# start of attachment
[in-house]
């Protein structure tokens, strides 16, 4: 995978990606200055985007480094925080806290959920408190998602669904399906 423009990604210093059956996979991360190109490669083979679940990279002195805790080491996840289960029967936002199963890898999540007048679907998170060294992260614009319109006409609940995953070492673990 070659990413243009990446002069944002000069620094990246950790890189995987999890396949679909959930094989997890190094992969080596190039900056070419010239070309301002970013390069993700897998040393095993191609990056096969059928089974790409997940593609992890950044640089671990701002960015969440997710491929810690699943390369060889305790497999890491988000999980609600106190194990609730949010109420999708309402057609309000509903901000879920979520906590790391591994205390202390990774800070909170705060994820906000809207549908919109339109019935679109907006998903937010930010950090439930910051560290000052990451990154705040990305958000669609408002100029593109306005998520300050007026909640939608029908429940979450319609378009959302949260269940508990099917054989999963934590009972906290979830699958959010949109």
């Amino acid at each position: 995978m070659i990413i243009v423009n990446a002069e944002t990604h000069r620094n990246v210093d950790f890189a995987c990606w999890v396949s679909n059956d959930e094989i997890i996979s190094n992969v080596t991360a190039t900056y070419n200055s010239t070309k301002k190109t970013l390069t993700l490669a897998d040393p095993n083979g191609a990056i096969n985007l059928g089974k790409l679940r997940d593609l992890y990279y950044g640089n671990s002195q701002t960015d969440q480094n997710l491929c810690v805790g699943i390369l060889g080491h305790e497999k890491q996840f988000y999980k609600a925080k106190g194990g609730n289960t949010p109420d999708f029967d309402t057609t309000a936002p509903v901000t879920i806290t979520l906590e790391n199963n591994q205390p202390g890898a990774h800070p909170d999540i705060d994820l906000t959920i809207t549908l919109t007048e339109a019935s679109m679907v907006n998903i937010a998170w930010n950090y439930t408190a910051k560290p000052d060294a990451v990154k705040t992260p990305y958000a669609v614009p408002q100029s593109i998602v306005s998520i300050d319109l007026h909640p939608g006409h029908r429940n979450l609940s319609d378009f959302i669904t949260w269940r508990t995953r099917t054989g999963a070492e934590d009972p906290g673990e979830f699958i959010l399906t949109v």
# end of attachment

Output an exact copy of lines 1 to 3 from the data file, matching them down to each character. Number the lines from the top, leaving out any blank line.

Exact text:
[in-house]
């Protein structure tokens, strides 16, 4: 995978990606200055985007480094925080806290959920408190998602669904399906 423009990604210093059956996979991360190109490669083979679940990279002195805790080491996840289960029967936002199963890898999540007048679907998170060294992260614009319109006409609940995953070492673990 070659990413243009990446002069944002000069620094990246950790890189995987999890396949679909959930094989997890190094992969080596190039900056070419010239070309301002970013390069993700897998040393095993191609990056096969059928089974790409997940593609992890950044640089671990701002960015969440997710491929810690699943390369060889305790497999890491988000999980609600106190194990609730949010109420999708309402057609309000509903901000879920979520906590790391591994205390202390990774800070909170705060994820906000809207549908919109339109019935679109907006998903937010930010950090439930910051560290000052990451990154705040990305958000669609408002100029593109306005998520300050007026909640939608029908429940979450319609378009959302949260269940508990099917054989999963934590009972906290979830699958959010949109």
């Amino acid at each position: 995978m070659i990413i243009v423009n990446a002069e944002t990604h000069r620094n990246v210093d950790f890189a995987c990606w999890v396949s679909n059956d959930e094989i997890i996979s190094n992969v080596t991360a190039t900056y070419n200055s010239t070309k301002k190109t970013l390069t993700l490669a897998d040393p095993n083979g191609a990056i096969n985007l059928g089974k790409l679940r997940d593609l992890y990279y950044g640089n671990s002195q701002t960015d969440q480094n997710l491929c810690v805790g699943i390369l060889g080491h305790e497999k890491q996840f988000y999980k609600a925080k106190g194990g609730n289960t949010p109420d999708f029967d309402t057609t309000a936002p509903v901000t879920i806290t979520l906590e790391n199963n591994q205390p202390g890898a990774h800070p909170d999540i705060d994820l906000t959920i809207t549908l919109t007048e339109a019935s679109m679907v907006n998903i937010a998170w930010n950090y439930t408190a910051k560290p000052d060294a990451v990154k705040t992260p990305y958000a669609v614009p408002q100029s593109i998602v306005s998520i300050d319109l007026h909640p939608g006409h029908r429940n979450l609940s319609d378009f959302i669904t949260w269940r508990t995953r099917t054989g999963a070492e934590d009972p906290g673990e979830f699958i959010l399906t949109v």